FDA Reviews Allergy Pill

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TRENTON, N.J.
(AP) — Drugmaker Merck & Co. said Wednesday that federal
regulators are reviewing its application to sell a new type of treatment
for grass pollen allergy that gradually reduces allergy symptoms over
time, rather than just temporarily relieving the sneezing and itching.

The
treatment, a tablet that quickly dissolves under the tongue, could
become the first alternative available in the U.S. to getting a long
series of uncomfortable allergy shots. Both methods work by gradually
desensitizing the patient's immune system to the substance triggering
the allergic reaction.

Merck's immunotherapy, still unnamed, would be taken daily throughout allergy season for three years.

The
company said six late-stage studies of the tablet in nearly 3,500
adults and children – conducted during peak spring and summer pollen
season – found that it was safe and effective at reducing grass allergy
symptoms. Those include runny nose, congestion, sneezing and itchy,
watery eyes.

The most common side effects reported were itchiness of the mouth and ear and throat irritation.

“This
product will be used by tens of millions of people,” predicted WBB
Securities analyst Steve Brozak. “Patients will readily adopt it.”

Brozak
said he expects Merck will advertise the therapy heavily to consumers
in hopes of attracting both patients considering allergy shots and the
many more who regularly take prescription or over-the-counter medicines
to relieve symptoms.

Dr. Linda Cox, president
of the American Academy of Allergy, Asthma & Immunology, called
immunotherapy tablets a “major advance” in patient treatment because
they are being developed for multiple common allergy types.

“People
who are now just toughing it out (with symptomatic treatment) will now
have a better option,” she said, and with the treatment “might need an
occasional antihistamine” during grass pollen season, “versus multiple
medications and possibly an asthma flare-up.”

Based
on study data for Merck's experimental treatment and one a French
company has been developing, patients should just need to take an
occasional antihistamine for at least a couple of years after treatment
ends, she said.

Immunotherapy is the only
treatment approach that targets the underlying cause of an allergy to
substances such as pollen, dust mites, stinging insects and pet dander.

Cox
noted about 95 percent of allergy patients just take medicines for
symptoms, while 2 percent to 5 percent – generally those with multiple
serious allergies – have been getting allergy shots.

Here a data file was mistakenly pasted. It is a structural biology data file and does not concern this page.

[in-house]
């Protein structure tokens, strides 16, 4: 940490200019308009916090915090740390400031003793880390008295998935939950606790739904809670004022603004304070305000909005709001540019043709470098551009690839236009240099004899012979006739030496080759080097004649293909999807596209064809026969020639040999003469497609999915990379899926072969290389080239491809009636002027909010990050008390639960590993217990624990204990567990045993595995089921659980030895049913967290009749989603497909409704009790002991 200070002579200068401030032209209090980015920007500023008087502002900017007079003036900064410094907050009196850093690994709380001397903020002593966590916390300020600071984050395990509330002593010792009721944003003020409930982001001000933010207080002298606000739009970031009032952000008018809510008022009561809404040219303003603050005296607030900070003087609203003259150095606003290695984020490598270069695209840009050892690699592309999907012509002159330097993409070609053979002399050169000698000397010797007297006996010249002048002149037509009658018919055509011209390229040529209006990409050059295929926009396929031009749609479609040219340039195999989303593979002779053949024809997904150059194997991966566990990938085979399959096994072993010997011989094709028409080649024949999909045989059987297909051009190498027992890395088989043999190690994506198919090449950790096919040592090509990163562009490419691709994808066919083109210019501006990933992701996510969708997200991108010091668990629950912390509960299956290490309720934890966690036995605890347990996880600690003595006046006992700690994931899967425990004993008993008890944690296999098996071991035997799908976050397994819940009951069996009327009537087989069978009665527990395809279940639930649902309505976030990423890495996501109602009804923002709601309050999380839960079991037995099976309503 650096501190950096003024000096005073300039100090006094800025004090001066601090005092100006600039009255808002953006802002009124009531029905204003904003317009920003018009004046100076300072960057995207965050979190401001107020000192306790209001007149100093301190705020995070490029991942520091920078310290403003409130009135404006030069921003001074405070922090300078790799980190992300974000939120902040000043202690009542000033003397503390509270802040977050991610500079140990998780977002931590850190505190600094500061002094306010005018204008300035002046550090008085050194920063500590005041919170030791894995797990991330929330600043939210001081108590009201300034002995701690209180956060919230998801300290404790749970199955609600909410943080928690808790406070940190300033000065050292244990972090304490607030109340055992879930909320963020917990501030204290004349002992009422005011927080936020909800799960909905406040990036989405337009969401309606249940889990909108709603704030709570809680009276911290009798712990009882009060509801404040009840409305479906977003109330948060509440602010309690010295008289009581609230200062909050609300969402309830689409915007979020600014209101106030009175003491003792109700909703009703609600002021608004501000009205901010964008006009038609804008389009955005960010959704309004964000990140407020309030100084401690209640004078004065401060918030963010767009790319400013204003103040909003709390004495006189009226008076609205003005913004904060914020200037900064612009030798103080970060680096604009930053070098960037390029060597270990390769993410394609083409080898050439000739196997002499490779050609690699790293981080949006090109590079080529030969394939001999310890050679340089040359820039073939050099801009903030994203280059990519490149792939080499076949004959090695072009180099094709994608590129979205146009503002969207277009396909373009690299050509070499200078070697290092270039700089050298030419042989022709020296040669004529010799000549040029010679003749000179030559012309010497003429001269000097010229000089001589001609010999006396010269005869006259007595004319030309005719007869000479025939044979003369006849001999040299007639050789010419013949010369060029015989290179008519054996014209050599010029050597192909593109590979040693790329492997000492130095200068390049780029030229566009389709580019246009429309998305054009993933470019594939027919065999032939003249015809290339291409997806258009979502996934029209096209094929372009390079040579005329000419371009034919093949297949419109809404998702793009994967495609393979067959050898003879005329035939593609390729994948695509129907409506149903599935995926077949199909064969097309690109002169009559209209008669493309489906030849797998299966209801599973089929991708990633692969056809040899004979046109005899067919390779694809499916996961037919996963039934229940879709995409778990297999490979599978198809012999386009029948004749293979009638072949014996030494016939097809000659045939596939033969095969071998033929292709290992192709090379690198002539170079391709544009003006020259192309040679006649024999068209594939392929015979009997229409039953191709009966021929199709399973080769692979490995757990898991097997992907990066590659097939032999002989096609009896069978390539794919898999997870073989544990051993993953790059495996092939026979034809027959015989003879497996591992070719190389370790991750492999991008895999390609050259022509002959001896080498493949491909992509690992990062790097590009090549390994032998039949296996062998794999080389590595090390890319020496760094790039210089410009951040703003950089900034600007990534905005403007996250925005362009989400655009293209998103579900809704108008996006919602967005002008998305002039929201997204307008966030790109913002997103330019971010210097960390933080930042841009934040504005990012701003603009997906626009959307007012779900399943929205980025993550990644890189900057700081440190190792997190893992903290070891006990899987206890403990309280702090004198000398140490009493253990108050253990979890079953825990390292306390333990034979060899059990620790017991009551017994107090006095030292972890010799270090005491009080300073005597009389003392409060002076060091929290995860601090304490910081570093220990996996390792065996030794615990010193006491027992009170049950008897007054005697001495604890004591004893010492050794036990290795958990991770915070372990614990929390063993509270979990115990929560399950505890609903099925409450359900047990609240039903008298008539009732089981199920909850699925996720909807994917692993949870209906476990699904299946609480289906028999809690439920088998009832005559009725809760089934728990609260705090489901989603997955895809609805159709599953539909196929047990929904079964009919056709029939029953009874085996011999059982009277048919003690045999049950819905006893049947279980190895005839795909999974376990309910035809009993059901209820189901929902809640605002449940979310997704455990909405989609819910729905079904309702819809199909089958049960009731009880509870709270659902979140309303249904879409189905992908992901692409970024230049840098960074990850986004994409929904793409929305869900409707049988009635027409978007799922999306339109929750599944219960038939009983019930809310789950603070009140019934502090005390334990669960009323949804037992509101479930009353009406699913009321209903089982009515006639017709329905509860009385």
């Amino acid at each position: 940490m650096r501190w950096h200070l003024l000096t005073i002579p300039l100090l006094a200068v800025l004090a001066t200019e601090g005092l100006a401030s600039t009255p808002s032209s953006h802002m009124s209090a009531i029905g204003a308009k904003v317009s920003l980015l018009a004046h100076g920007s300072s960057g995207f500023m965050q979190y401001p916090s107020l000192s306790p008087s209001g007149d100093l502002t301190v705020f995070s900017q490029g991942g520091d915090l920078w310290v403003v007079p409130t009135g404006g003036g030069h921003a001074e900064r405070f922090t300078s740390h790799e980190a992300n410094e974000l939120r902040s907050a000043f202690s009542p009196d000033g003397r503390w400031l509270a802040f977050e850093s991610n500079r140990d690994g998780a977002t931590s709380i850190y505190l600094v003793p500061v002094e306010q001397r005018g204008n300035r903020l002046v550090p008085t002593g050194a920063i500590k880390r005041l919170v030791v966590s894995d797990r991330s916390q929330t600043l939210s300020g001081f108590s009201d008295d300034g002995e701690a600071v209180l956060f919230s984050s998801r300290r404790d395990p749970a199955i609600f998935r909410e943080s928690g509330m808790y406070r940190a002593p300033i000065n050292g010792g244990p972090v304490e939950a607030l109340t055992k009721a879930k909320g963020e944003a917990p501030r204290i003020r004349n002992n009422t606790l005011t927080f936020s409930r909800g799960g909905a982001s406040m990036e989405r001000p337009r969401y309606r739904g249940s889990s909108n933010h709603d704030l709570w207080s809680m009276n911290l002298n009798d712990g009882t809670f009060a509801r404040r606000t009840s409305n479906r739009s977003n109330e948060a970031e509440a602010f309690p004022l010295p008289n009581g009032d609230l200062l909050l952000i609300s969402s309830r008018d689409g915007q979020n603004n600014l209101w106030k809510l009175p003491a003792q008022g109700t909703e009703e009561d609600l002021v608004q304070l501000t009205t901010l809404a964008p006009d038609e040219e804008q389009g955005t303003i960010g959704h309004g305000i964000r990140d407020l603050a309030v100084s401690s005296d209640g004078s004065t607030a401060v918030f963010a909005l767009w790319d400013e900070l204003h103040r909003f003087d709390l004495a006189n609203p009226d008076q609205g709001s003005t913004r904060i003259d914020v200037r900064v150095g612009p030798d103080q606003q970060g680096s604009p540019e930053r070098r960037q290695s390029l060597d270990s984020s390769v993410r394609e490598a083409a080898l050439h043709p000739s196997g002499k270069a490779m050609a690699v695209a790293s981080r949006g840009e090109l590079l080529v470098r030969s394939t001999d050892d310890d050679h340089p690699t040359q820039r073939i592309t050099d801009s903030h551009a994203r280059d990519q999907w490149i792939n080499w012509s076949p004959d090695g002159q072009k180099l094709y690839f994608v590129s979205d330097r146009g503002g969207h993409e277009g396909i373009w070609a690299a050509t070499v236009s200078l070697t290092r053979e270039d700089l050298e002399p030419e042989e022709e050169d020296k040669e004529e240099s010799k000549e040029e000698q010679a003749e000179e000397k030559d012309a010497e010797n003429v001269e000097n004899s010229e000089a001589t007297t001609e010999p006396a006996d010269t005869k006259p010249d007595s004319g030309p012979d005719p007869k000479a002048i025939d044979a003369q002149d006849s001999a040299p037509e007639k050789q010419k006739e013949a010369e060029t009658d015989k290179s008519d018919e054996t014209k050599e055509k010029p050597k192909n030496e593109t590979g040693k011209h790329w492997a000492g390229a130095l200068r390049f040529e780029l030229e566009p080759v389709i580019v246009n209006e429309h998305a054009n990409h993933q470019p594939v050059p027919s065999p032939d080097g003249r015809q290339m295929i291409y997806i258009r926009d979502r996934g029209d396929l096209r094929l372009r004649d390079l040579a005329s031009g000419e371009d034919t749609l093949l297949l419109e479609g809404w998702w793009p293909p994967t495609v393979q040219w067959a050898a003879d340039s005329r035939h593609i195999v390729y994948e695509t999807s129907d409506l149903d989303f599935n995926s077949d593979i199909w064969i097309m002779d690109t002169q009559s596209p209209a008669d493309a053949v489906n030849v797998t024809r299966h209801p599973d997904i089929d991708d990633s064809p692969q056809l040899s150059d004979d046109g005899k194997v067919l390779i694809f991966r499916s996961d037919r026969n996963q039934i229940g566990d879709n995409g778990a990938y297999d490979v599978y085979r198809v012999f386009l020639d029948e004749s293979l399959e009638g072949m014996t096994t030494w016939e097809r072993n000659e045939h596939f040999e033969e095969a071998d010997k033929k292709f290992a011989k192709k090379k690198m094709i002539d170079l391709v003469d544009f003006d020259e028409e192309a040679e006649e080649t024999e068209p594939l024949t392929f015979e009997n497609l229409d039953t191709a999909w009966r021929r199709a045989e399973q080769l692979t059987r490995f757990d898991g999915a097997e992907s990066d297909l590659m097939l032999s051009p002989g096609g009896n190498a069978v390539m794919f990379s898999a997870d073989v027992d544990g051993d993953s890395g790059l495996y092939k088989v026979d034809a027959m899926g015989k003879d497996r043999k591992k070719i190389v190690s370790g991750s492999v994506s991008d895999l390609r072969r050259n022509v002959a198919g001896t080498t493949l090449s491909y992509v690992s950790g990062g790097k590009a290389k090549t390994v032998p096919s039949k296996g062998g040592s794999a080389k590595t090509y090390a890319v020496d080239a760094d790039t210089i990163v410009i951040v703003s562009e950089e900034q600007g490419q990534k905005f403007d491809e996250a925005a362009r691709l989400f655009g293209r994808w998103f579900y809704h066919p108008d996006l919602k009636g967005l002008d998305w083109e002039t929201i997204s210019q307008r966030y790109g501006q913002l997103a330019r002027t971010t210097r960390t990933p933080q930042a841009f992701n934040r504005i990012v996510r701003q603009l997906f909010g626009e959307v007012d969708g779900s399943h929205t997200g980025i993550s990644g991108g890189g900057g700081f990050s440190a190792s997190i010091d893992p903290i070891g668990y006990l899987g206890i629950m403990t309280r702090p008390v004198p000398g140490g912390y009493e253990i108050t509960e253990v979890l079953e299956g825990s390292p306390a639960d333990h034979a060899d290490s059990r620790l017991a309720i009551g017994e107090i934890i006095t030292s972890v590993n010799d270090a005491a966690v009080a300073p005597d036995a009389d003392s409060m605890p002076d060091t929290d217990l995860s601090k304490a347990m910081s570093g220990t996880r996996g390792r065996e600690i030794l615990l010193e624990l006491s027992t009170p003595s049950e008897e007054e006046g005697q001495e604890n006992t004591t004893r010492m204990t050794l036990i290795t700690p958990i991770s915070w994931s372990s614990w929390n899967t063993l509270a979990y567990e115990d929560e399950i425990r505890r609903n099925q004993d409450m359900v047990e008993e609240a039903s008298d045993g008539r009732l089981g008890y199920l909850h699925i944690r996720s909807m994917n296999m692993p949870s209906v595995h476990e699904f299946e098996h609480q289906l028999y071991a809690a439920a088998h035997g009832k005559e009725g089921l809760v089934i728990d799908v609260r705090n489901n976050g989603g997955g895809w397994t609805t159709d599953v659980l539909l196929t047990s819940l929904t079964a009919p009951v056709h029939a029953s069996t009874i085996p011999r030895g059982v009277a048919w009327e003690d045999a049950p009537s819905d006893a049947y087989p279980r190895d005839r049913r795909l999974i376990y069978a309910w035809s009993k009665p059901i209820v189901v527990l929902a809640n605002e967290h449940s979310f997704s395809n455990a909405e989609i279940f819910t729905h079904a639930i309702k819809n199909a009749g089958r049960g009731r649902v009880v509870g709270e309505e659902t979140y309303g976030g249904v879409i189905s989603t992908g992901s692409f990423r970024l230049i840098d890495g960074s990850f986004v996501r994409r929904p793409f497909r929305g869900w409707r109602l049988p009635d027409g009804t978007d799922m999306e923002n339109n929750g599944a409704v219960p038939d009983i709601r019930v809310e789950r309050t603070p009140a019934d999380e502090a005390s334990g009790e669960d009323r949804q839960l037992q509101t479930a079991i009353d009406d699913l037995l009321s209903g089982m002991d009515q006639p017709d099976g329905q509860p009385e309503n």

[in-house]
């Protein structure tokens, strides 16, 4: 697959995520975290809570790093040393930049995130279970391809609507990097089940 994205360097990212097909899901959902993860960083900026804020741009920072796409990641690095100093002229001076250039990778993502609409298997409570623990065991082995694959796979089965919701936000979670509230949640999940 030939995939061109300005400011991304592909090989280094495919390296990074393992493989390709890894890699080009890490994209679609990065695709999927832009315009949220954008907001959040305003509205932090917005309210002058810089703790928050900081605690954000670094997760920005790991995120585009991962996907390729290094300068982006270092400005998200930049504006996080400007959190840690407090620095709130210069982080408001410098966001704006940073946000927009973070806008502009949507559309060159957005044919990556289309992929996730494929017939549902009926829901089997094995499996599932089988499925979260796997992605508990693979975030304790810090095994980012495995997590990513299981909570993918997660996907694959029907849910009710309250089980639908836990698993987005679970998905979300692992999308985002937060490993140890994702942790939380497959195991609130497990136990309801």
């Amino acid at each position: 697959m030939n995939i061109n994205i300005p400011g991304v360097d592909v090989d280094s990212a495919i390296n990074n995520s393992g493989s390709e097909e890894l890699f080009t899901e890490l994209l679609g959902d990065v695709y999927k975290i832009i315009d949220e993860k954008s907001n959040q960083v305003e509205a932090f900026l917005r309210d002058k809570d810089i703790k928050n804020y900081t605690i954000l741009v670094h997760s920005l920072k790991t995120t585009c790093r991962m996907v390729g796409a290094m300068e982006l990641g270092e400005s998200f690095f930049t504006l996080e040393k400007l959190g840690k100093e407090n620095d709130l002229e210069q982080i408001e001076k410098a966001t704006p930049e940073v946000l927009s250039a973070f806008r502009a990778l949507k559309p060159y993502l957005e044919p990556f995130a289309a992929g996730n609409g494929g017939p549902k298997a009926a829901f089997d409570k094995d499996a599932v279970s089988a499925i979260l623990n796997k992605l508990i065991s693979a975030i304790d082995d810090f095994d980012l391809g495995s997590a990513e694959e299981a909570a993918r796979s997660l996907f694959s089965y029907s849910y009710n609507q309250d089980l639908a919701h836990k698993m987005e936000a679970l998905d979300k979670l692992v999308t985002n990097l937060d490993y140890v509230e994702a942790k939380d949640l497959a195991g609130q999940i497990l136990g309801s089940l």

“There's about 8 million injections given a year,” she noted.

The
shots, injected just under the skin, typically have been given once or
twice a week in increasing doses for 3 to 6 months, followed by a
maintenance period of 3 to 5 years with monthly booster shots. More
recently, allergy specialists have been using the “cluster” technique,
reducing sensitivity faster by giving 2 to 3 dose increases on each of
two weekly visits over a month. That's also followed by a maintenance
period.

Merck, based in Whitehouse Station,
N.J., said it expects the Food and Drug Administration to decide whether
to approve the treatment in the first quarter of next year.

It has been approved for several years in Europe, where it is sold under the brand name Grazax by Merck partner ALK-Abello.

Merck
wouldn't say Wednesday what it expects to charge for the tablets here.
Box noted that when they were launched in Europe in 2006, the price was
2.95 euros per pill, or roughly $3.75 at today's exchange rates.
Patients with insurance getting allergy shots typically have a small
copay, often $5 or less, because a nurse gives the injections, but all
those appointments are time-consuming.

Cox
served as the primary investigator in a clinical trial of another grass
pollen immunotherapy tablet developed by France's Stallergenes S.A. The
FDA accepted that company's application for approval of its experimental
treatment on Feb. 18.

Merck recently applied
to the FDA for approval to sell an immunotherapy tablet for ragweed
pollen. The FDA has not yet determined whether that application is
complete enough to accept for review.

Merck, a
leader in asthma and allergy treatments with medicines including
Singulair, Clarinex and Nasonex, also is doing patient tests of an
immunotherapy tablet for house dust mites.

Copyright 2013 by The Associated Press. All rights reserved.

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